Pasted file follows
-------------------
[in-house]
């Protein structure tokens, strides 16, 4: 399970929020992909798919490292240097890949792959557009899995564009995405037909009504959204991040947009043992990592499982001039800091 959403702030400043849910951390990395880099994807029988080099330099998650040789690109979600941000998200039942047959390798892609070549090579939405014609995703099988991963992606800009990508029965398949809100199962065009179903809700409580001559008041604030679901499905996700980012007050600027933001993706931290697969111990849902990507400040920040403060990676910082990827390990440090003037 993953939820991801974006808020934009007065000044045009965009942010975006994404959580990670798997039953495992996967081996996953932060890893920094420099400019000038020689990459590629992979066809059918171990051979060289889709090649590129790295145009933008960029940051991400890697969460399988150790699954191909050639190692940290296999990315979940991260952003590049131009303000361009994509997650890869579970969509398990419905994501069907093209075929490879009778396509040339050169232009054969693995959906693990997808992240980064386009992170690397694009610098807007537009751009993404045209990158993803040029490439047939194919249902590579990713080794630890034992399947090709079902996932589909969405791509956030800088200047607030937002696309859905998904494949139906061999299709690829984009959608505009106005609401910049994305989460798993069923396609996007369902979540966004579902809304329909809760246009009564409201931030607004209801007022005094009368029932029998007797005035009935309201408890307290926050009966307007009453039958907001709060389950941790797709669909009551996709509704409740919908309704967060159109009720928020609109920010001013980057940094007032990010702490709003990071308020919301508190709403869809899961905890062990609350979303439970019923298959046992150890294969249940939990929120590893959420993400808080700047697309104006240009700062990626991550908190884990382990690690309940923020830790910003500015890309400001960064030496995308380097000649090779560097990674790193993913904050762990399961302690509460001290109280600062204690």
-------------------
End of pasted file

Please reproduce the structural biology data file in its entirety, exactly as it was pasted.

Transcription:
[in-house]
């Protein structure tokens, strides 16, 4: 399970929020992909798919490292240097890949792959557009899995564009995405037909009504959204991040947009043992990592499982001039800091 959403702030400043849910951390990395880099994807029988080099330099998650040789690109979600941000998200039942047959390798892609070549090579939405014609995703099988991963992606800009990508029965398949809100199962065009179903809700409580001559008041604030679901499905996700980012007050600027933001993706931290697969111990849902990507400040920040403060990676910082990827390990440090003037 993953939820991801974006808020934009007065000044045009965009942010975006994404959580990670798997039953495992996967081996996953932060890893920094420099400019000038020689990459590629992979066809059918171990051979060289889709090649590129790295145009933008960029940051991400890697969460399988150790699954191909050639190692940290296999990315979940991260952003590049131009303000361009994509997650890869579970969509398990419905994501069907093209075929490879009778396509040339050169232009054969693995959906693990997808992240980064386009992170690397694009610098807007537009751009993404045209990158993803040029490439047939194919249902590579990713080794630890034992399947090709079902996932589909969405791509956030800088200047607030937002696309859905998904494949139906061999299709690829984009959608505009106005609401910049994305989460798993069923396609996007369902979540966004579902809304329909809760246009009564409201931030607004209801007022005094009368029932029998007797005035009935309201408890307290926050009966307007009453039958907001709060389950941790797709669909009551996709509704409740919908309704967060159109009720928020609109920010001013980057940094007032990010702490709003990071308020919301508190709403869809899961905890062990609350979303439970019923298959046992150890294969249940939990929120590893959420993400808080700047697309104006240009700062990626991550908190884990382990690690309940923020830790910003500015890309400001960064030496995308380097000649090779560097990674790193993913904050762990399961302690509460001290109280600062204690």